Anti-racism and the Kennedy Institute of Ethics


The Kennedy Institute’s faculty members have undertaken initiatives on a number of fronts to incorporate issues of racial justice and anti-racism into their teaching, research, and service, particularly through the efforts of Ethics Lab, under the direction of Maggie Little. The following is a partial list of these efforts.

SEAN AAS taught a small undergraduate course on reparations and racial justice, and has incorporated this material into his course, Political and Social Thought. He also often teaches about racial justice issues in his bioethics class, in the contexts of health justice/health equity and in the context of doctor-patient conversations about death (e.g., the case of Jahi McMath).

JOEL REYNOLDS has authored Disability and White Supremacy, forthcoming in the journal Critical Philosophy of Race. He regularly teaches about anti-racism in my Bioethics and Disability Class (among other classes) and the multi-speaker, six-part NEH public humanities grant, “The Art of Flourishing: Conversations on Disability,” which he co-directs, takes up the relationship between anti-racism and anti-ableism in more than one of its events.

HENRY RICHARDSON is developing a paper for a Sept. 2021 50th anniversary conference on Rawls’s Theory of Justice that argues that structural racial injustice shows not only (as is widely accepted) that Rawls’s ideal theory of justice needs to be supplemented by a non-ideal theory of corrective, reparative, or remedial justice, but also that Rawls’s ideal theory is significantly defective in itself.  He has presented this material previously at the combined meeting of the Asian Network on the Philosophy of Social Science and the European Network on the Philosophy of Social Science earlier this month. 

DAN SULMASY has advised the DC Department of Health on justice, race, and vaccine distribution, proposing prioritization of vaccine supplies for communities of color that have been  disproportionately affected by COVID 19 and promoting faith-based programs to combat vaccine hesitancy. He has also served as a volunteer vaccine physician supervisor for mass COVID-19 vaccine events sponsored by Georgetown University, targeting Washington’s predominantly black Southeast community.

ETHICS LAB, directed by MAGGIE LITTLE has undertaken extensive efforts to re-examine and re-imagine its teaching, research, and service in light of the Black Lives Matter Movement. Details of these efforts can be found by clicking here.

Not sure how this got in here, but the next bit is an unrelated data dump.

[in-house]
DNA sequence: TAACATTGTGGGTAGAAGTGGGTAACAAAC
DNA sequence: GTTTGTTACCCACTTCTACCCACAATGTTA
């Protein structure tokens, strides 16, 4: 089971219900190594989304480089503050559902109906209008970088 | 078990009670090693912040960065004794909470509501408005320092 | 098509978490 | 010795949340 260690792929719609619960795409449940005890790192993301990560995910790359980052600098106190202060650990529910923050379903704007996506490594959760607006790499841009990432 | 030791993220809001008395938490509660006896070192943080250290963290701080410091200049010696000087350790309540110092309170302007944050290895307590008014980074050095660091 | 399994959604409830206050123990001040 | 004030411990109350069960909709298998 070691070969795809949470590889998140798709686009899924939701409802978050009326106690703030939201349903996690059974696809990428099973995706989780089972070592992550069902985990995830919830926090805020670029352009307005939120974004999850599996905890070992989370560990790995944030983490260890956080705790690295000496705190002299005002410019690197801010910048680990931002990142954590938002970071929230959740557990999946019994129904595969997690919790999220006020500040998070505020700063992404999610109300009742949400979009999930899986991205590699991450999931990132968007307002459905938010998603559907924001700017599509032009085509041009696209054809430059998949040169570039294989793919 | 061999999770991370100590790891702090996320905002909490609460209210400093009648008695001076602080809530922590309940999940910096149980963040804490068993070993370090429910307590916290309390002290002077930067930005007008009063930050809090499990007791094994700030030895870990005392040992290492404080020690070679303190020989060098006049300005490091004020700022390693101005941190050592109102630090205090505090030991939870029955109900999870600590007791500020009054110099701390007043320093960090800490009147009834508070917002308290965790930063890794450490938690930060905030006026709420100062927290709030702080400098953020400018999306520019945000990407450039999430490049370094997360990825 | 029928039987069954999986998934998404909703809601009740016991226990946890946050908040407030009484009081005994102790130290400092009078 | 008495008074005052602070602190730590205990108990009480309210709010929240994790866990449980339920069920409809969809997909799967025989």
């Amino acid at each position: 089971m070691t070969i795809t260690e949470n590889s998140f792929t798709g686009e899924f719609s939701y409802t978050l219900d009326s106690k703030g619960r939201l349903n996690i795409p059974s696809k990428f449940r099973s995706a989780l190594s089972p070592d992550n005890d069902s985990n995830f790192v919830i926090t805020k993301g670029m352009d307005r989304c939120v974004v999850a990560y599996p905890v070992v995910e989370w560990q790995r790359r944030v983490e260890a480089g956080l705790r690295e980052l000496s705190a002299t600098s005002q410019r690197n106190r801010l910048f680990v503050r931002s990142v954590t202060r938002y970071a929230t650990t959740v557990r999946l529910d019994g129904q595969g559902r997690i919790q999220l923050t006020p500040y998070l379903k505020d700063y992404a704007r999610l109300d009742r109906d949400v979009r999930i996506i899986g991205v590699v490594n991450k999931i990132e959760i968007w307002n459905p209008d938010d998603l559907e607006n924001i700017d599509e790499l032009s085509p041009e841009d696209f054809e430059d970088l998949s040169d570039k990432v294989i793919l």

Cataloguing Ethics Lab’s Anti-racism efforts

Updated April 16, 2021

  1. Began educating ourselves about structural racism and how to respond to it.

The Ethics Lab team held a series of internal discussions about how to respond to structural racism and related issues moving forward. These discussions were informed by what team members had learned through readings, discussions, lectures about structural racism, including those featured as part of Georgetown University’s talk series, “Conversations About Racial Injustice: The Movement Towards Equity and Fairness.” These internal educational efforts are ongoing. Soon, our team will meet with Professor Maurice Jackson to continue to learn more to better inform our efforts to promote diversity, equity, and inclusion.

  1. Created a Bibliography.

The Ethics Lab team created a bibliography to continue to promote greater understanding about anti-racism and to contribute to Ethics Lab course content.

  1. Revised course content to better promote anti-racism and minoritized perspectives.

The Ethics lab team reevaluated and revised content in its courses to better promote issues relating to structural racism, equity, and inclusion. These efforts involved placing greater emphasis on these topics across our courses, inviting guest speakers to address these topics, and increasing the number of minoritized authors represented across our syllabuses. As part of this process, the Ethics Lab also began an ongoing syllabus audit to ensure that these changes persist and adapt as our understanding of structural racism improves.

  1. Striving to cultivate a permanent disposition to address anti-racism across our efforts

The Ethics lab is committed to promoting anti-racism through its educational efforts and institutional identity. This involves attending to and addressing issues of diversity, equity, and inclusion as we carry out our engagements, projects, and courses in a more deliberate way than before. And it also involves striving to improve minoritized representation on our team and with our guests speakers, partners, and collaborators.